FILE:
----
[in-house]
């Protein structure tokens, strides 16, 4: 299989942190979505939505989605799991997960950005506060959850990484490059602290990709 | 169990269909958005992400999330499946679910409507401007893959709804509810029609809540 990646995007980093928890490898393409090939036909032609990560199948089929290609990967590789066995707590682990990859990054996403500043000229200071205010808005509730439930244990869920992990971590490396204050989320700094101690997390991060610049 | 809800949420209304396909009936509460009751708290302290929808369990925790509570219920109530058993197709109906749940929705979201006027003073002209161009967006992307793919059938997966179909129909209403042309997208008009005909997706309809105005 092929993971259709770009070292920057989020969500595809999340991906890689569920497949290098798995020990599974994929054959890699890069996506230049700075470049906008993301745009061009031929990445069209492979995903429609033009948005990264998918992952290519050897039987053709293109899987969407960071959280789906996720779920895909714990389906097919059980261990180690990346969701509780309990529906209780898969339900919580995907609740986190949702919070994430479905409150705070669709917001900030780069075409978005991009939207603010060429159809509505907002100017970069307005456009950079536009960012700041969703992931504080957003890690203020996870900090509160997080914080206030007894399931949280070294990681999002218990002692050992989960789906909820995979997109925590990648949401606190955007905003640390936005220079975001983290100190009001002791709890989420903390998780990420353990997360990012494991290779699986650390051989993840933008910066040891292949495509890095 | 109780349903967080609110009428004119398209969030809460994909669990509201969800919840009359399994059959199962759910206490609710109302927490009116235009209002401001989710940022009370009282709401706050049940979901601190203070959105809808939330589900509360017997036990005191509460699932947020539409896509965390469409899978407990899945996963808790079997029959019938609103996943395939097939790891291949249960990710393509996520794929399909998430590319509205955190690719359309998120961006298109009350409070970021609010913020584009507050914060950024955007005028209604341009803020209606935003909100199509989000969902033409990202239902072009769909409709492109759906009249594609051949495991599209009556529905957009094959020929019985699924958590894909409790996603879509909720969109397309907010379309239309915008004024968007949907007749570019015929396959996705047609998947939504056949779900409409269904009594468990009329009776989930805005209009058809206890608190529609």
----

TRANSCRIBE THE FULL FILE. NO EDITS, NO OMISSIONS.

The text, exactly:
[in-house]
């Protein structure tokens, strides 16, 4: 299989942190979505939505989605799991997960950005506060959850990484490059602290990709 | 169990269909958005992400999330499946679910409507401007893959709804509810029609809540 990646995007980093928890490898393409090939036909032609990560199948089929290609990967590789066995707590682990990859990054996403500043000229200071205010808005509730439930244990869920992990971590490396204050989320700094101690997390991060610049 | 809800949420209304396909009936509460009751708290302290929808369990925790509570219920109530058993197709109906749940929705979201006027003073002209161009967006992307793919059938997966179909129909209403042309997208008009005909997706309809105005 092929993971259709770009070292920057989020969500595809999340991906890689569920497949290098798995020990599974994929054959890699890069996506230049700075470049906008993301745009061009031929990445069209492979995903429609033009948005990264998918992952290519050897039987053709293109899987969407960071959280789906996720779920895909714990389906097919059980261990180690990346969701509780309990529906209780898969339900919580995907609740986190949702919070994430479905409150705070669709917001900030780069075409978005991009939207603010060429159809509505907002100017970069307005456009950079536009960012700041969703992931504080957003890690203020996870900090509160997080914080206030007894399931949280070294990681999002218990002692050992989960789906909820995979997109925590990648949401606190955007905003640390936005220079975001983290100190009001002791709890989420903390998780990420353990997360990012494991290779699986650390051989993840933008910066040891292949495509890095 | 109780349903967080609110009428004119398209969030809460994909669990509201969800919840009359399994059959199962759910206490609710109302927490009116235009209002401001989710940022009370009282709401706050049940979901601190203070959105809808939330589900509360017997036990005191509460699932947020539409896509965390469409899978407990899945996963808790079997029959019938609103996943395939097939790891291949249960990710393509996520794929399909998430590319509205955190690719359309998120961006298109009350409070970021609010913020584009507050914060950024955007005028209604341009803020209606935003909100199509989000969902033409990202239902072009769909409709492109759906009249594609051949495991599209009556529905957009094959020929019985699924958590894909409790996603879509909720969109397309907010379309239309915008004024968007949907007749570019015929396959996705047609998947939504056949779900409409269904009594468990009329009776989930805005209009058809206890608190529609």